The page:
A Halifax man has been sentenced to 15 years in prison for the stabbing death of an American sailor outside a downtown bar in 2006.
Cory Wright, 25, was sentenced Friday for manslaughter for killing Damon Crooks.
Crooks's relatives were in Halifax to hear the decision.
"This court case, as far as we're concerned, is over with," said Corwin Gooden, Damon's brother. "As much time as Cory Wright spends in jail — even if it's life, it's not going to bring Damon back."
Nova Scotia Supreme Court Justice Felix Cacchione accepted the joint sentencing recommendation of 15 years, minus four years for time served. Wright must spend 5½ years in prison before he can apply for parole.
Cacchione told Wright to take a hard look at himself and warned that the road he's on "leads to hell."
But the case wasn't open and shut. If not for an admission from Wright, there might never have been a conviction.
Cacchione said no one actually saw Wright stab Crooks, and there were drunk witnesses and conflicting statements to police. He said the Crown would have had a tough time getting a guilty verdict for second-degree murder from a jury.
"It was a highly circumstantial case," prosecutor Darrell Martin admitted outside the courtroom.
Crooks, 28, from Jacksonville, Fla., was in Halifax with the USS Doyle on a training exercise when he was stabbed during a brawl on Argyle Street early on Nov. 4, 2006.
According to an agreed statement of facts, Crooks may have been trying to break up the fight.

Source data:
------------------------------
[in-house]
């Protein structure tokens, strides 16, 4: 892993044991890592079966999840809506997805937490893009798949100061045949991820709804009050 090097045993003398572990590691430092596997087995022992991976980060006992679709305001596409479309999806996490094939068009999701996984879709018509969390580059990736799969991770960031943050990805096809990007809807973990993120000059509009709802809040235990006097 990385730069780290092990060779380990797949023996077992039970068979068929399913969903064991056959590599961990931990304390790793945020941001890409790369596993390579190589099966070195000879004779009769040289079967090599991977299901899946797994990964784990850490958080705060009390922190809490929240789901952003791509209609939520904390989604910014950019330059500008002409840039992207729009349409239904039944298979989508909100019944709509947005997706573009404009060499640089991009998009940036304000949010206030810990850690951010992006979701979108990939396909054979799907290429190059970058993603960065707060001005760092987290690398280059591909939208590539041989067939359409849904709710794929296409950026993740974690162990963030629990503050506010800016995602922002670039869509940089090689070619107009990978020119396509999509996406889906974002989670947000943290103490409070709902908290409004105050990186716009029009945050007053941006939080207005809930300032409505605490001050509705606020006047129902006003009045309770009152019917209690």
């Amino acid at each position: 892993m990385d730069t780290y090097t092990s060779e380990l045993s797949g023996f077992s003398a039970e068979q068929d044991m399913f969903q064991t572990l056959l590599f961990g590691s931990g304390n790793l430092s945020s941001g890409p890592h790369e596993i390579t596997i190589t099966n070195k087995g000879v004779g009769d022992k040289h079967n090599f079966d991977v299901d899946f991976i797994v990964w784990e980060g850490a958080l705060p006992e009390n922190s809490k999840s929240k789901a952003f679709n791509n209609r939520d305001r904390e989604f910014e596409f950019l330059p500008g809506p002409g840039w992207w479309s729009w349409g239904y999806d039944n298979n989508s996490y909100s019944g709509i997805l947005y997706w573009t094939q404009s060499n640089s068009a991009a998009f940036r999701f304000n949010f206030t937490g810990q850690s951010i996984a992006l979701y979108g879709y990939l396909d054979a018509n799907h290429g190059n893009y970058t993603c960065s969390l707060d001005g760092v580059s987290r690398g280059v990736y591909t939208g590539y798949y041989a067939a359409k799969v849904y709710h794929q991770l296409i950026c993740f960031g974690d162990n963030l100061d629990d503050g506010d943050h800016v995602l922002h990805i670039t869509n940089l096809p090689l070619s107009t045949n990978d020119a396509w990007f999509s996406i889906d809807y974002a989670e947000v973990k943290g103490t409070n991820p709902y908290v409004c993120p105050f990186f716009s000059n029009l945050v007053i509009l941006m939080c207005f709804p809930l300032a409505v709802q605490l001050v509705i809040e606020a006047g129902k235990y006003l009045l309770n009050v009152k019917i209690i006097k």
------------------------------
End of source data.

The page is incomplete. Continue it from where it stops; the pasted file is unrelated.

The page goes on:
Crooks and several shipmates left the bar and were standing outside when someone struck one of the sailors and tried to grab a chain. Before long, between 20 to 30 people were brawling on the street.
Wright, who had also been in the bar, got swept into the fighting. At some point, while his jacket was pulled over his head, he grabbed his pocket knife and started swinging. Crooks was stabbed four times, including once in the heart.
No one saw Wright stab Crooks, the court heard.
Before police arrived, Wright picked up several identification pieces of Crooks' and a cellphone belonging to Ricky Martin, one of the sailors. He was arrested shortly after when eyewitnesses pointed out several brawlers who were sitting in a red car.
Wright got out of the backseat and ran, but officers caught him with the help of a police dog.
Several people tried to help Crooks as he lay bleeding on the street. He died in hospital — two months before the birth of his daughter.
Gooden said the family saved Damon's uniforms for the little girl.
"We'll tell her her father is a hero," said Gooden. "He died saving somebody's life. I think that's the most honourable way anyone can die."
Wright was originally charged with first-degree murder. The charge was later reduced to second-degree murder. In March, when he was about to stand trial, Wright pleaded guilty to manslaughter after the Crown and the defence reached a deal.
Crooks's death touched off a public debate about violence in the city. Halifax Mayor Peter Kelly launched a round-table on violence and police increased foot patrols in the downtown area.
A report from the mayor's roundtable discussion was released in May 2008. Criminologist Don Clairmont made 64 recommendations, such as having a full-time public safety co-ordinator and a committee to improve race relations.